An intuitive understanding of the model selection process via the GA may be gained by thinking of it as a non-linear curve fitting problem, where the “true” curve is the unobserved distribution of biological substitution rates (Figure 2). We consider the substitution rate matrix for a codon model, extract non-synonymous rates for the above-diagonal entries which correspond to one-step non-synonymous substitutions and rank them in an increasing order to obtain monotonically increasing rate curves as shown in (Figure 2). Note that because the ratios for all substitutions between the same pair of amino-acids (of which there are pairs) are identical, this will create steps in such curves. In the case of one non-synonymous substitution rate (SR) the curve is a flat line at the estimated average non-synonymous substitution rate across all residue pairs. This is easily improved on by a random model which assigns non-synonymous substitutions randomly to one of 5 rate classes. At the other extreme lies the general time reversible models with estimated rates. Since we have no a priori reason to believe that any two non-synonymous substitution rates will be exactly the same, REV is the most biologically realistic of the models which assume time-reversibility and only single nucleotide substitutions. However, fitting the parameter rich REV model to limited data is statistically unsound. The GA-approach, instead, searches for the best (in an information theoretic sense) step-wise smoothing of the biological distribution given the data available (Figure 2).


Figure 2. Evolutionary rate estimation as “curve fitting.”

An example from HIV-1 polymerase gene alignment for which the inferred 7 non-synonymous rate classes. The idealized biological rate distribution (unobservable) is depicted by the dashed line. The goodness of fit, the complexity of the models, and the range of maximum likelihood parameter estimates are listed in the table.


The “generalist” ECM model sacrifices gene-level resolution, in some cases so dramatically that it underperforms the single-rate model, even with the correction factor (Table 4). For instance, ECM appears to be ill suited for the analysis of viral genes. LCAP, on the other hand, performs poorly for highly divergent data sets; indeed the original validation of LCAP took place on relatively closely related yeast species [18], and the mechanistic properties assumed by the model may be insufficient in alignments spanning multiple genera and taxonomic groups. To test whether GA structured models are generalizable, we estimated two viral models: one for HIV-1 polymerase and one for human IAV hemagglutinin. We then applied each of these models (holding the inferred class structure fixed) to two additional samples of sequences from the same gene, obtained independently from the training sample. In all cases outperformed ECM, ECM+ and LCAP by wide margins, lending credence to the claim that data-driven structured models recover substitutional biases that are shared by other samples shaped by similar evolutionary parameters. Curiously, for very low divergence (and low information content) intra-serotype IAV alignments, the single rate model was preferred to all other models by BIC, suggesting that there are biologically interesting alignments, which do not contain sufficient amino-acid variability to indicate the use of a multi-rate model.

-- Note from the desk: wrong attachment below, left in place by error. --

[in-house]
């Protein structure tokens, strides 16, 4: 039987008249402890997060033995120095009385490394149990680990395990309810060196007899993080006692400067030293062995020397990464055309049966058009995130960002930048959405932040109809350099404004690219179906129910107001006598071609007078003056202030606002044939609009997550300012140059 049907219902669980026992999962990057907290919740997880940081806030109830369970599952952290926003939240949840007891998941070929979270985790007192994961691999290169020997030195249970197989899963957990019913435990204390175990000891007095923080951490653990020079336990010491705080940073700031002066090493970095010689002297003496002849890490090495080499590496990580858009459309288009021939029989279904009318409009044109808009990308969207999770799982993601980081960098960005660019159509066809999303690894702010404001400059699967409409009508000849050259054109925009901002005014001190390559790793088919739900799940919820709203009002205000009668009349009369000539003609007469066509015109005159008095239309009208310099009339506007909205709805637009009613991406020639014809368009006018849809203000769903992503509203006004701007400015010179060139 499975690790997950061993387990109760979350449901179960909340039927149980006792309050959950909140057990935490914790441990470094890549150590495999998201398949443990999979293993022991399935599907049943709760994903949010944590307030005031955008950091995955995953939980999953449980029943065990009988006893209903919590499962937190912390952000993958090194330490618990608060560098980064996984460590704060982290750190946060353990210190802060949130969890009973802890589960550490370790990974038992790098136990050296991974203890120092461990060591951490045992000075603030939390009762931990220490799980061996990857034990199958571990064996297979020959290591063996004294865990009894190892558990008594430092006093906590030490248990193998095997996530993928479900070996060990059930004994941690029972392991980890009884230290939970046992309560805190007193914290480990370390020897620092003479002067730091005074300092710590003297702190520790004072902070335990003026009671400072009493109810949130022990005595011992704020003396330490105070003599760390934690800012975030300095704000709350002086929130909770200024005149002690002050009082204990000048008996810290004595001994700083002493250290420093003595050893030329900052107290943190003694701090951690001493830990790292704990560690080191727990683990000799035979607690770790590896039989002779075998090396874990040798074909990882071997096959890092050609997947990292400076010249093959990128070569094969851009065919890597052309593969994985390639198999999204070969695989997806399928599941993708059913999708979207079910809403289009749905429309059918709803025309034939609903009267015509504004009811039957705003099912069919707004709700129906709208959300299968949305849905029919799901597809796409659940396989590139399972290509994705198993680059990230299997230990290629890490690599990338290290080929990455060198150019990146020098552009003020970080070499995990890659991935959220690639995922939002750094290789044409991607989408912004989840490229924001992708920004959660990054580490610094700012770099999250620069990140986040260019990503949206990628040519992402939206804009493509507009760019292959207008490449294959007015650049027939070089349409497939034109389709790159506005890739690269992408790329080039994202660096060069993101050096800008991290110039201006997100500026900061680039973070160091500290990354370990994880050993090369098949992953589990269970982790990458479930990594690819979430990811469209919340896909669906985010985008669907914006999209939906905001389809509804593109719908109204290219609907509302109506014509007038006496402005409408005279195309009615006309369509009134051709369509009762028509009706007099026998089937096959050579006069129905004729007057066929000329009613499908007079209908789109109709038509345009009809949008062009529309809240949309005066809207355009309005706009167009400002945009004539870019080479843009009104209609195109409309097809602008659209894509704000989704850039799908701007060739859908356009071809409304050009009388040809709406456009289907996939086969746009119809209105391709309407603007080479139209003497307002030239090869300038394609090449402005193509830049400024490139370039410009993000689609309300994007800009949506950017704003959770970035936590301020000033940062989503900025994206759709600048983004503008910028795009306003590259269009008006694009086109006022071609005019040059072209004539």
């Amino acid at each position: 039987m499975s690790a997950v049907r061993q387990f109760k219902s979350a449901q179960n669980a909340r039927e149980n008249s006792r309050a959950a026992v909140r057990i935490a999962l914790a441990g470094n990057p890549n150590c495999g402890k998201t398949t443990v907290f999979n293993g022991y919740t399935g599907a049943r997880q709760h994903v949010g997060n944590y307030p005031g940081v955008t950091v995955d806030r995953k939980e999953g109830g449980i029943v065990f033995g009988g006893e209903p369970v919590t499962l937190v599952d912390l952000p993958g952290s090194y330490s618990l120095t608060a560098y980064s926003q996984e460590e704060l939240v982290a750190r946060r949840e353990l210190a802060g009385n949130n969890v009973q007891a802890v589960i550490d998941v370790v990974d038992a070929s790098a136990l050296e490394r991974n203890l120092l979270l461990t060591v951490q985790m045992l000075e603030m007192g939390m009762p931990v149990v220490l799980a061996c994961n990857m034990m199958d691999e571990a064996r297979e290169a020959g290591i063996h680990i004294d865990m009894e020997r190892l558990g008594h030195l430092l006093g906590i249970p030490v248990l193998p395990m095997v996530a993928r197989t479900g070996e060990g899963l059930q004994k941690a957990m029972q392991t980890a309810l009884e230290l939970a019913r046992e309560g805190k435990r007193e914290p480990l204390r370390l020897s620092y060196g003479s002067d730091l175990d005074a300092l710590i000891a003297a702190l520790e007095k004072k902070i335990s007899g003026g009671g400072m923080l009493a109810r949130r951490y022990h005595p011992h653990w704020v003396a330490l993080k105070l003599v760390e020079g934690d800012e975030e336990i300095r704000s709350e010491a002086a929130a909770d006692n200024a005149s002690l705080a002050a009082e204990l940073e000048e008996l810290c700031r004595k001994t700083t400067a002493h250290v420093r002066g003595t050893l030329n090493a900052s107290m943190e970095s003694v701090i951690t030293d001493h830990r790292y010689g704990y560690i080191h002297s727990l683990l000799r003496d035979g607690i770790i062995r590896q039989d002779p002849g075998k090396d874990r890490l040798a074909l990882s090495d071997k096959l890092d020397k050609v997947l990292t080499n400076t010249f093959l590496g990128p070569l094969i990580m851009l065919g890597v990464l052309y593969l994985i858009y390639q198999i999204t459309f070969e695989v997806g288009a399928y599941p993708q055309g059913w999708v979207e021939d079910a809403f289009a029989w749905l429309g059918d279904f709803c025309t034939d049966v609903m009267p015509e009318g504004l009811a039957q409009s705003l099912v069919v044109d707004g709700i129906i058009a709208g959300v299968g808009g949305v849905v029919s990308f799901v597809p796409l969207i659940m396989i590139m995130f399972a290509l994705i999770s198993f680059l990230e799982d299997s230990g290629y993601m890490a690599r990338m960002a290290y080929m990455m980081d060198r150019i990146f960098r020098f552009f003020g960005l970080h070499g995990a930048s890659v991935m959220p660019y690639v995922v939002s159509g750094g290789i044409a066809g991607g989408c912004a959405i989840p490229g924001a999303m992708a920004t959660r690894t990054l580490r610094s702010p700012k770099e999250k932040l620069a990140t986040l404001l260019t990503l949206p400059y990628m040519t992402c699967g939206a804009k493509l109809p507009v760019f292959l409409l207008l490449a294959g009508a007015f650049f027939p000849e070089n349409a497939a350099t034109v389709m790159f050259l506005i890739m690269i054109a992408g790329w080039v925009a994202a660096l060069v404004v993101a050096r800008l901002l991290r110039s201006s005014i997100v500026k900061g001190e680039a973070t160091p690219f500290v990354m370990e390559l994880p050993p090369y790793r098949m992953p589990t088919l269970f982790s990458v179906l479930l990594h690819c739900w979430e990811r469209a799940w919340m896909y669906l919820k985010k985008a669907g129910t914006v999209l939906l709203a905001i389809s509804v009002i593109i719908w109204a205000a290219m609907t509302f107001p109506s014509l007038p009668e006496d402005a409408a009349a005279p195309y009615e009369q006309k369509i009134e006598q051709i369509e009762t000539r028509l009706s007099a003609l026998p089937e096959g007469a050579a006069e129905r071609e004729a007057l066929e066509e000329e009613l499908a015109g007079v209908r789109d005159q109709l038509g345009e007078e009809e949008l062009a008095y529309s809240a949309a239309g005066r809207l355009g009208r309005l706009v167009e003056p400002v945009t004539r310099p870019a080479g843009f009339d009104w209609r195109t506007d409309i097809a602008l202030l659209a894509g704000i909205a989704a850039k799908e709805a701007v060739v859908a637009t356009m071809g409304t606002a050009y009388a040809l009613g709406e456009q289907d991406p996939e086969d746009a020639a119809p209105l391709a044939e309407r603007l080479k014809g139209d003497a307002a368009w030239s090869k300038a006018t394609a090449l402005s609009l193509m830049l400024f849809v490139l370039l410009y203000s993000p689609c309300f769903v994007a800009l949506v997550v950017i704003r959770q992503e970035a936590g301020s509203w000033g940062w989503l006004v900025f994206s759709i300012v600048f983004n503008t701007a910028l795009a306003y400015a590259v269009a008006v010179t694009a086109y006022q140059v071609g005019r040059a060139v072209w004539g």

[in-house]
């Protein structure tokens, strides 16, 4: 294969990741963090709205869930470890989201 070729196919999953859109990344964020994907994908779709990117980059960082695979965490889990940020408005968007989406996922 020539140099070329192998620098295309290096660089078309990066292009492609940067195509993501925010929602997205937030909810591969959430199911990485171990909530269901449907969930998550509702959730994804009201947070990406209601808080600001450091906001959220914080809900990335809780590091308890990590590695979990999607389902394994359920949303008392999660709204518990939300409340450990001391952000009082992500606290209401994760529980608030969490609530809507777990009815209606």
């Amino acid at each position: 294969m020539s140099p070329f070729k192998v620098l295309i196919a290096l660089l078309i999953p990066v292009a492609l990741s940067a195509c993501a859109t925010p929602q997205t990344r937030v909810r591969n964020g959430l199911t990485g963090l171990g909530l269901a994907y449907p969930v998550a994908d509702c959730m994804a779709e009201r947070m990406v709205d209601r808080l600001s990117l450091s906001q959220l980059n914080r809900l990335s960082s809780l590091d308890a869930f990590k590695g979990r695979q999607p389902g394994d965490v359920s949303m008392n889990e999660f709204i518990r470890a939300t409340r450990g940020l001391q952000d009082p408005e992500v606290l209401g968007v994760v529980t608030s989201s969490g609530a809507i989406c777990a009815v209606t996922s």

As a test of protein-specificity of models, we randomly selected four Pandit data sets to assess how well models inferred from unrelated proteins fitted these data (Table S2). Not surprisingly, ECM was the best model in cases, because it was derived as the best “average” protein model. LCAP topped the list in one case, but placed outside the top three in the other three cases. The GA structured models, being tailored to specific proteins, tended to differ from each other (Table S3) and did not perform well on proteins from different families. However, the GA structured models for ATP cone and Transketolase C did outperform the LCAP model in cases, which suggests some similarity between the respective protein families in those cases. This indicates the GA models fitted to different proteins may be generalizable, with the degree limited by taxonomy, protein function or both. The generalizability of GA models could further be quantified by evolutionary fingerprinting of genes [27]; see also Figure 3(b).


Figure 3. Neighbor-joining [57] trees built from matrices of pairwise substitution spectrum distances (Eq. 2) computed between different models fitted to the HIV-1 group M pol alignment, and between models inferred from different alignments.


Further analysis of GA multi-rate models

A GA search run typically examines between two- and a hundred-thousand potential models, e.g. models with to rate classes for the HIV-1 group M pol dataset. , which we compared to existing models in the previous section, is simply the single “best” model, i.e. the model that minimized the criterion among all those examined during the run. Further, we estimate the credible set of models as those models whose evidence ratio versus the best model is sufficiently large (see methods). Among models fitted to HIV-1 pol by the GA, belonged to the credible set. Given sufficient data and knowing that the true model is in the set examined by the GA, e.g. in the long 2-sequence simulations discussed above, the size of the credible set frequently shrinks to (the true model). These structured () and model-averaged () models can be analyzed further to draw inferences of the substitution process.